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Given the right kind of terrain, Wellington was certainly hard to beat.  His record would suggest unbeatable.  That said, at Quatre Bras, he was taken to the mat by Ney.  I think the secret to his success is in the attention to detail, how he could always be at the right place at the right time and the fact that he was quite willing to take great personal risk to lead his troops.  In short, he was a brilliant tactical minded army commander.

Napoleon I was a strategic thinker.  He too could take great personal risk to win battles but gave that up after becoming Emperor.  He was not above doing it late in his career though.  His ability to outmaneuver his enemies is legendary.  In the 1814 campaigns, he demonstrates this ability quite clearly, holding off armies several times the size of his own.  In the 1815 campaign, Wellington did not know Napoleon  crossed into Belgium until the French were in Charleroi.  It’s actually really hard to over state just how good of an Army commander Napoleon was.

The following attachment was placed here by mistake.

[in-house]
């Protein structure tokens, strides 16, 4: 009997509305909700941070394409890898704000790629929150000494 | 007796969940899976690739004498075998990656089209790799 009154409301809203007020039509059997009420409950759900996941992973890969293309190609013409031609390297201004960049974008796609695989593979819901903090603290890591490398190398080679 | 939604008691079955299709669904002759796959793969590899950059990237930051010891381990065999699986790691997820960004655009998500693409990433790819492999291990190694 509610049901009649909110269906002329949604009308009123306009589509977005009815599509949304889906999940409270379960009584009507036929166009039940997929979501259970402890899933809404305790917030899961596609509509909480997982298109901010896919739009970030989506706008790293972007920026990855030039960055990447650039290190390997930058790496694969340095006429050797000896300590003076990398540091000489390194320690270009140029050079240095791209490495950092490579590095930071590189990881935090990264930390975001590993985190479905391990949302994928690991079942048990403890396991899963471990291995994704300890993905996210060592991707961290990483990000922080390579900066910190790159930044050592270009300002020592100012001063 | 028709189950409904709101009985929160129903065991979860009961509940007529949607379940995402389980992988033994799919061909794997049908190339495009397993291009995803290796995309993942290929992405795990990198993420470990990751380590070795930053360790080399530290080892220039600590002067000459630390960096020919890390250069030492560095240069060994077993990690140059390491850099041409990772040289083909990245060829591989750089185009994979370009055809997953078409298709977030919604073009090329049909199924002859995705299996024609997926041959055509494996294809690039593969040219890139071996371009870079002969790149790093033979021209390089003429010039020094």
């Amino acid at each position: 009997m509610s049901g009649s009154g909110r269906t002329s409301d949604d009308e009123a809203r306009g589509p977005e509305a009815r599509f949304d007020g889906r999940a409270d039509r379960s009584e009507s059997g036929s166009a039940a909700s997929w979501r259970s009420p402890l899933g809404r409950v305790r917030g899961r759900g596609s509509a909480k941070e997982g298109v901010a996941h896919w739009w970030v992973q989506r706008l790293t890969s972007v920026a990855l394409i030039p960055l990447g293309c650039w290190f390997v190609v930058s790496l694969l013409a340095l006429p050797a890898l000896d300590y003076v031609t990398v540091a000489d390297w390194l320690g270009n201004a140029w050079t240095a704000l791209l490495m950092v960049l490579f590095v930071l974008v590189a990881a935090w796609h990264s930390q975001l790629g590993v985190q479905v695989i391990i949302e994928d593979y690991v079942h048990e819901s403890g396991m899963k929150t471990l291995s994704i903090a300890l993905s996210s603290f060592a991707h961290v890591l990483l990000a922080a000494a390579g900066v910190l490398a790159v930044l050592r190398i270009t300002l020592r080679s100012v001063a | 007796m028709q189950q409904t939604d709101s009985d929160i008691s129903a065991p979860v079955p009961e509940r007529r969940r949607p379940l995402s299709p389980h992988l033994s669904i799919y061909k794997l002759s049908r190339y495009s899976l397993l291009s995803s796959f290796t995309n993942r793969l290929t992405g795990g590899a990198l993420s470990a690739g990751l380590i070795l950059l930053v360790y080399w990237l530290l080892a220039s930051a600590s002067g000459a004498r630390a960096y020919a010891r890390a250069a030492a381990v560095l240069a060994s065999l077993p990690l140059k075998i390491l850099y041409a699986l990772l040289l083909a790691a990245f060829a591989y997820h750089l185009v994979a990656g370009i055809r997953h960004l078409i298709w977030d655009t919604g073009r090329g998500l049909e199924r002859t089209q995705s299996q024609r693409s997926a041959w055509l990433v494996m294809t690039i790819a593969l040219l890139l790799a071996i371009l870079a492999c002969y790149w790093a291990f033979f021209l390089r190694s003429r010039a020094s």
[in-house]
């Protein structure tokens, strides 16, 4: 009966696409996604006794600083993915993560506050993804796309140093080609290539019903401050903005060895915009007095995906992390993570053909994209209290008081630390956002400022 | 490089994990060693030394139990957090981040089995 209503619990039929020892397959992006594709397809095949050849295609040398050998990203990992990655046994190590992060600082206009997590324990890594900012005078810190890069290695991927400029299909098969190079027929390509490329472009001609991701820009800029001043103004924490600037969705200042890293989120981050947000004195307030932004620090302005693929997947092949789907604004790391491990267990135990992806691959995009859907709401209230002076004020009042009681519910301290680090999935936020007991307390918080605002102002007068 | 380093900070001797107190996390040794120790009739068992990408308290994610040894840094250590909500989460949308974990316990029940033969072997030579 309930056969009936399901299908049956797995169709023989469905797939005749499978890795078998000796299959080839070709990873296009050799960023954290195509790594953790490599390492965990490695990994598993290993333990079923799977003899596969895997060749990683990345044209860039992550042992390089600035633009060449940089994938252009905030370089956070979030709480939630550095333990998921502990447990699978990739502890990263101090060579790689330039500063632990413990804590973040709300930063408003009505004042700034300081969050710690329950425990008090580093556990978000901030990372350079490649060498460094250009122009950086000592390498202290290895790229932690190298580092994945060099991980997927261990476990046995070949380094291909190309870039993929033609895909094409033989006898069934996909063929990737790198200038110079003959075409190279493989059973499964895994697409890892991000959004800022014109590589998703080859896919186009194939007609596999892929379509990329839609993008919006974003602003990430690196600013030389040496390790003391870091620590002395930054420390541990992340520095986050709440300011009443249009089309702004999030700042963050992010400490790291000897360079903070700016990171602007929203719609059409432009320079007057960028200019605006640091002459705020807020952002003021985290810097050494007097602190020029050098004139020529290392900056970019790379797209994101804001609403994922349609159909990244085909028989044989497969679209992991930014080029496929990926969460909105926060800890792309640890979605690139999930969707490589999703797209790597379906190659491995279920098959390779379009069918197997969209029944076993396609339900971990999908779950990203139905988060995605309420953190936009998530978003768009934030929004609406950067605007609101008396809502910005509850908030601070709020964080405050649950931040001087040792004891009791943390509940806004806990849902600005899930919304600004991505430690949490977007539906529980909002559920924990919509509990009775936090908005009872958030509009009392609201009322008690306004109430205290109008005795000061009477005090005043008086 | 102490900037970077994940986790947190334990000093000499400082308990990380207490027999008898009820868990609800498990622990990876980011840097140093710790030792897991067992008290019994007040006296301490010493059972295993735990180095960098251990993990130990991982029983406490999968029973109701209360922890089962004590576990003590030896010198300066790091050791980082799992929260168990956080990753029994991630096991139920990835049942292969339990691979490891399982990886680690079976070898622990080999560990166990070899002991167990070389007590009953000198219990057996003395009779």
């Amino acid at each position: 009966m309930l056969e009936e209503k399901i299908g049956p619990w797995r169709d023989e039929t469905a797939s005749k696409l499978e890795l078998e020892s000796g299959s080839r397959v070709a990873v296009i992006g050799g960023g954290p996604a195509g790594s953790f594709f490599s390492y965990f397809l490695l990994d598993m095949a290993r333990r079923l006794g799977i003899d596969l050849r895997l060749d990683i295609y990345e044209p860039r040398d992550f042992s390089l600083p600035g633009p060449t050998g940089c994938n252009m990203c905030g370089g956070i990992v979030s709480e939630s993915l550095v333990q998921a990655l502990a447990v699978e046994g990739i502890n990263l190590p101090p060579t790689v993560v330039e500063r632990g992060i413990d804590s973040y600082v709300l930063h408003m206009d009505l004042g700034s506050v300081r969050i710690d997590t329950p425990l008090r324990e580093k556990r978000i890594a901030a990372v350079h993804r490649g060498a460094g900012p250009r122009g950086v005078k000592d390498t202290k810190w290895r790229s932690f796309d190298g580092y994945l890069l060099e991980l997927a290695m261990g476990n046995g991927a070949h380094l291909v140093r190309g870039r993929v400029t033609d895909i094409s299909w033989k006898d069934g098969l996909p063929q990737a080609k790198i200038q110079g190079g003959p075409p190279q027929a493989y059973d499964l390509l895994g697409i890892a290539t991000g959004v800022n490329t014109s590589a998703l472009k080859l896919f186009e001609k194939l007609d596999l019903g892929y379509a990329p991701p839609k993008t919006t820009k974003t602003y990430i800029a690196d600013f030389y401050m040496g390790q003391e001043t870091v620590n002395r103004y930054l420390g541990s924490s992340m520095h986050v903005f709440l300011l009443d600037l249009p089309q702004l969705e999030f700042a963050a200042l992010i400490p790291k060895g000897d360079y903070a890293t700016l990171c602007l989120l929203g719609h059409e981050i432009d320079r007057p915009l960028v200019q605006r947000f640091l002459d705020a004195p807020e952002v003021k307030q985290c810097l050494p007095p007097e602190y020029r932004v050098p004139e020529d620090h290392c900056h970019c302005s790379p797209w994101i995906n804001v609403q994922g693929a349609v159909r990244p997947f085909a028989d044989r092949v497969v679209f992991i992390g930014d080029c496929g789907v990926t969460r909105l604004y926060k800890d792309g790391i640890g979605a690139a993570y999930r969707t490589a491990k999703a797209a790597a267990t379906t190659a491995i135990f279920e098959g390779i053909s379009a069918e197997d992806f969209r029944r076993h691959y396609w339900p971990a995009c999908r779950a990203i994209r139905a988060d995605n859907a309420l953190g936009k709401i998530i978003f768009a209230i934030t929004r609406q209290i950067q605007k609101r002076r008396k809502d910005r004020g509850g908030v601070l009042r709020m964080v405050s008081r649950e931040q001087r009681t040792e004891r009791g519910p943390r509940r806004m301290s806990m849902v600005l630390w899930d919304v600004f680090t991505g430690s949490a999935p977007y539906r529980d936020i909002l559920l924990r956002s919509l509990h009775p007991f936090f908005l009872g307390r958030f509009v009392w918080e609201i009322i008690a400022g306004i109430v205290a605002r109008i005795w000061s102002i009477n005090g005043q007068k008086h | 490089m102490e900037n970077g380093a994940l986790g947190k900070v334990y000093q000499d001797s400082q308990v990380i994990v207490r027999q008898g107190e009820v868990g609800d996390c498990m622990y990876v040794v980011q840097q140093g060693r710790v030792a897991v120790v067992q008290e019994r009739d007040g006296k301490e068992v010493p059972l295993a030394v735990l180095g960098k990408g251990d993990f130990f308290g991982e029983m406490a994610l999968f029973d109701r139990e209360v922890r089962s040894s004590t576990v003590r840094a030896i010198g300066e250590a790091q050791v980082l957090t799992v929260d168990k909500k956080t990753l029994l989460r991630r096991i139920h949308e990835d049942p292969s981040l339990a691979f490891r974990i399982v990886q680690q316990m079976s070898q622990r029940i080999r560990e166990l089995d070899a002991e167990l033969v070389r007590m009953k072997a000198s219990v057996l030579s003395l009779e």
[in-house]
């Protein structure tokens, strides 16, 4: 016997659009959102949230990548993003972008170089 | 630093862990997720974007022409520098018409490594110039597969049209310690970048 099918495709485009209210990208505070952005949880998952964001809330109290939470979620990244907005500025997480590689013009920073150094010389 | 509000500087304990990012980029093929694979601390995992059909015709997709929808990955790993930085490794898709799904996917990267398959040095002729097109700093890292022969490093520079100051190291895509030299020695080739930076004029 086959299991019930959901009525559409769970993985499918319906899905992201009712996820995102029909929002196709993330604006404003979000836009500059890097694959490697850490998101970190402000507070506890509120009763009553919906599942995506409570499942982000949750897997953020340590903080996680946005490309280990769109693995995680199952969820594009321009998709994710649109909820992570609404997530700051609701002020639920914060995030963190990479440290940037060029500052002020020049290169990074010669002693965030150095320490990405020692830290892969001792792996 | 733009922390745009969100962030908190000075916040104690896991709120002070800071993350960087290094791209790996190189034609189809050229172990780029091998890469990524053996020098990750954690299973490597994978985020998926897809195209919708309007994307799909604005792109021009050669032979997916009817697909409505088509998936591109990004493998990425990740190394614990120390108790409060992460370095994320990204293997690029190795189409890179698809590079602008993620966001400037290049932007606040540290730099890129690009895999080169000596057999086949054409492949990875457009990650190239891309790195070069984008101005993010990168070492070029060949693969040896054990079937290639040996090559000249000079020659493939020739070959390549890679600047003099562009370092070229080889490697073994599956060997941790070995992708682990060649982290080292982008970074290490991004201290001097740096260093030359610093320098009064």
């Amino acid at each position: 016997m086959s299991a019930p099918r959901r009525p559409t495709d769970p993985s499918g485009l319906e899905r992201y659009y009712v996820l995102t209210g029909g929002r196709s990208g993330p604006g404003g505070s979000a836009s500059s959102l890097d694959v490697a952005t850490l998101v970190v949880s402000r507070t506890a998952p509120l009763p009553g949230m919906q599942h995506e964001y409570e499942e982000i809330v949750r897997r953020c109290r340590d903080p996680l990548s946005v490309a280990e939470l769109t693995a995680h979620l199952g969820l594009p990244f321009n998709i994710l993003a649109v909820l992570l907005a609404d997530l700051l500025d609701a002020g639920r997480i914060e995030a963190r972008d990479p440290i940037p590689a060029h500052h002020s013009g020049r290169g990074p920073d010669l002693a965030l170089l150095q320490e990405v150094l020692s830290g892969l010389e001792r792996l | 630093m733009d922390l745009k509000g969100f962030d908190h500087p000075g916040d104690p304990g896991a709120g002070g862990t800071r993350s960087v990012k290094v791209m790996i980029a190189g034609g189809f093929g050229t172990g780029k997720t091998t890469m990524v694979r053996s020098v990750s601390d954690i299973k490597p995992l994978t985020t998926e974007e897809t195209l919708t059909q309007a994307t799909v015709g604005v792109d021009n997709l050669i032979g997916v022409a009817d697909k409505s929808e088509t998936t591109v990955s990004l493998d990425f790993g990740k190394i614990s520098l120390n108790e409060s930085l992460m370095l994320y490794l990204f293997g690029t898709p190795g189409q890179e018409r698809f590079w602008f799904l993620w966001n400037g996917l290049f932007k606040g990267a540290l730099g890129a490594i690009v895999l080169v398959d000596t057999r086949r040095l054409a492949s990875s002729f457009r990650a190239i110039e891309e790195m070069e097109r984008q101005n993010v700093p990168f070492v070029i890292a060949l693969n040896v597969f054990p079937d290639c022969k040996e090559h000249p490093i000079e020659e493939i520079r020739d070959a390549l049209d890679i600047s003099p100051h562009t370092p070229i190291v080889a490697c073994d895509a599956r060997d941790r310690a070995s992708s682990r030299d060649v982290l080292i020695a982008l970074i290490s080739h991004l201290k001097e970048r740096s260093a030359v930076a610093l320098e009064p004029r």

So who is better?  Well we are at Olympic levels of competition here.  The difference between the two men in terms of ability is pretty small.  Either would do in a pinch for different reasons.  If you want a campaign to close quickly, you want Napoleon.  If you want to keep your army fighting, go with Wellington.


"Nearly all men can stand adversity, but if you want to test a man's character, give him power."

--Abraham Lincoln